Pesticide is a general term to describe all types of pest poisons. The word pesticide comes from the phrase pest and cide / cida, which means pest killer. In several studies, conventional chemical-based pesticides are often associated with farmers' health problems and water pollution. To minimize this risk, farmers can use plant-based pesticides as an alternative to traditional pesticides. Plant-based pesticides have active ingredients from plants and other organic materials that are efficacious in controlling pests and plant diseases. In addition, plants that have the potential to be used as pesticides have a strong aroma and bitter taste, are not liked by insect pests, and can be used as medicinal plants. Some plants can be used as raw materials for vegetable pesticides, such as papaya leaves, brotowali, garlic, neem, kipait, saliara, suren, and jatropha. Danu Setiyawan, a UNY student, participating in the community service program, conveyed this, in agricultural socialization in Canan Village, Wedi, Klaten. "The price of plant-based pesticides is relatively low because the raw materials are available in nature, easily decomposed, the manufacturing process uses simple tools, and is safe for humans. The use of plant-based pesticides also does not cause insect immunity, and the dosage is adjustable," said Danu, Monday (26/9).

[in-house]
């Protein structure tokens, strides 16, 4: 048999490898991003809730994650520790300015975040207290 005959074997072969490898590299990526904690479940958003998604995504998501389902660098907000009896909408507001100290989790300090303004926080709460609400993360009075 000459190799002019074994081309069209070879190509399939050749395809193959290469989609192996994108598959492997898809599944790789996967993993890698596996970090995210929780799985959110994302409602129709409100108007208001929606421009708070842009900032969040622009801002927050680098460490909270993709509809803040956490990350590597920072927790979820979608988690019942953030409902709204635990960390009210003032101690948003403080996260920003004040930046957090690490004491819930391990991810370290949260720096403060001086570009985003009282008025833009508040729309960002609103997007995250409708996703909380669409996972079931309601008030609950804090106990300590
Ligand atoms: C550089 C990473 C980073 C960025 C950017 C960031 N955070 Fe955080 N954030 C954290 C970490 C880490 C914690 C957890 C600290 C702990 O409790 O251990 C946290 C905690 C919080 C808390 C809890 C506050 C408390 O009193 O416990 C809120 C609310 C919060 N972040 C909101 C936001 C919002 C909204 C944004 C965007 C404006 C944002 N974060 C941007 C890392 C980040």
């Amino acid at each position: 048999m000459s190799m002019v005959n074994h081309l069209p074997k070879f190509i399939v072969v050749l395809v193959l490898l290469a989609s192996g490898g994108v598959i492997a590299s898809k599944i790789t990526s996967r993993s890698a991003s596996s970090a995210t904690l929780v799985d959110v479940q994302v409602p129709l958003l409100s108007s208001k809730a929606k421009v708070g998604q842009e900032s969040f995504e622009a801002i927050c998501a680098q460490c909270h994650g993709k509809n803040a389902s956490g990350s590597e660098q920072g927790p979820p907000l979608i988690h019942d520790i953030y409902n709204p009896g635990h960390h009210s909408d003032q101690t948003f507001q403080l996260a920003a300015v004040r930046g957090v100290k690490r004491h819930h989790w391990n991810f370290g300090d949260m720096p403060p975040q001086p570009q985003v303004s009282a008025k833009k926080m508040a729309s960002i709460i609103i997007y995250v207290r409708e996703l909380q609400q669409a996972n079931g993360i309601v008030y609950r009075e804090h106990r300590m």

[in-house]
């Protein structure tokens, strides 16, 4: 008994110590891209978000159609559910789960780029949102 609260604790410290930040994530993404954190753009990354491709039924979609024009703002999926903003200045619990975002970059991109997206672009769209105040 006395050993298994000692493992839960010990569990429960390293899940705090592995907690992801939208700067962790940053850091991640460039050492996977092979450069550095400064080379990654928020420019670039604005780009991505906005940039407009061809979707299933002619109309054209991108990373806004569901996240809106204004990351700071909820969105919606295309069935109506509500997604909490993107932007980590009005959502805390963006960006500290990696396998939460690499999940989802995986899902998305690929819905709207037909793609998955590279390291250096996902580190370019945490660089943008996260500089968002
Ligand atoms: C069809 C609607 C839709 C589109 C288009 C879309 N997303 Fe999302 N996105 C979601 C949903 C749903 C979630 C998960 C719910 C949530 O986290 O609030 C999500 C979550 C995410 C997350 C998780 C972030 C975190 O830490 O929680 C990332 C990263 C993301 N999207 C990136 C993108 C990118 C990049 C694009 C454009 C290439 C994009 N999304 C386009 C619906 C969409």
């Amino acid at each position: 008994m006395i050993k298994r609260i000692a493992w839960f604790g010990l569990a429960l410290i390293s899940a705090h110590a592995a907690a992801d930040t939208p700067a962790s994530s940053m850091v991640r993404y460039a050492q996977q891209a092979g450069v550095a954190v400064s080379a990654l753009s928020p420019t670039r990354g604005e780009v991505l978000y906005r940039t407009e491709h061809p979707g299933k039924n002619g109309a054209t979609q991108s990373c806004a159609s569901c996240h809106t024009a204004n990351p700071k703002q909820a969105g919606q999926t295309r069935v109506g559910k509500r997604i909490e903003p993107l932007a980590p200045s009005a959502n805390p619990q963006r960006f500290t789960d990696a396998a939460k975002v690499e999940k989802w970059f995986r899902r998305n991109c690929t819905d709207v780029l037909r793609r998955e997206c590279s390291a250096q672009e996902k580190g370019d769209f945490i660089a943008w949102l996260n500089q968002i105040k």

These vegetable pesticides are repellent, appetite inhibitors, and developmental inhibitors and have a direct effect as poison. "The use is enough to mix 100 ml of pesticide in 10 liters of water, then spray it on the plants," said Ayesya Larassekar Hikmatusyaich when explaining the procedure for using plant-based pesticides.
Agricultural Extension Officer of the Klaten Food and Agriculture Security Service, Agus Wiyana, recommended using vegetable pesticides. "The use of botanical pesticides on agricultural land will support efforts to produce food products that are healthier and free of pollutants. In addition, vegetable pesticides also reduce the risk of death of microbes or natural enemies of pests," said Agus.
From the test results, a farmer named Sugono said that the effectiveness of plant-based pesticides is quite extraordinary. "From my experience, the pesticide that was supposed to be for leafhoppers, when tested on chili plants, turned out to be reduced by mealybugs," said Sugono.
This community service activity in the Wedi area, Klaten district, is a form of UNY's commitment to supporting local food production and sustainable agriculture. "We hope that this activity will help farmers in dealing with leafhoppers more economically," said Fatmah Nurul Pertiwi, a UNY student participating in the community service program in Canan Village, Wedi, Klaten Regency. (Author : Dedy, Editor : Ardi, Tj.Lak)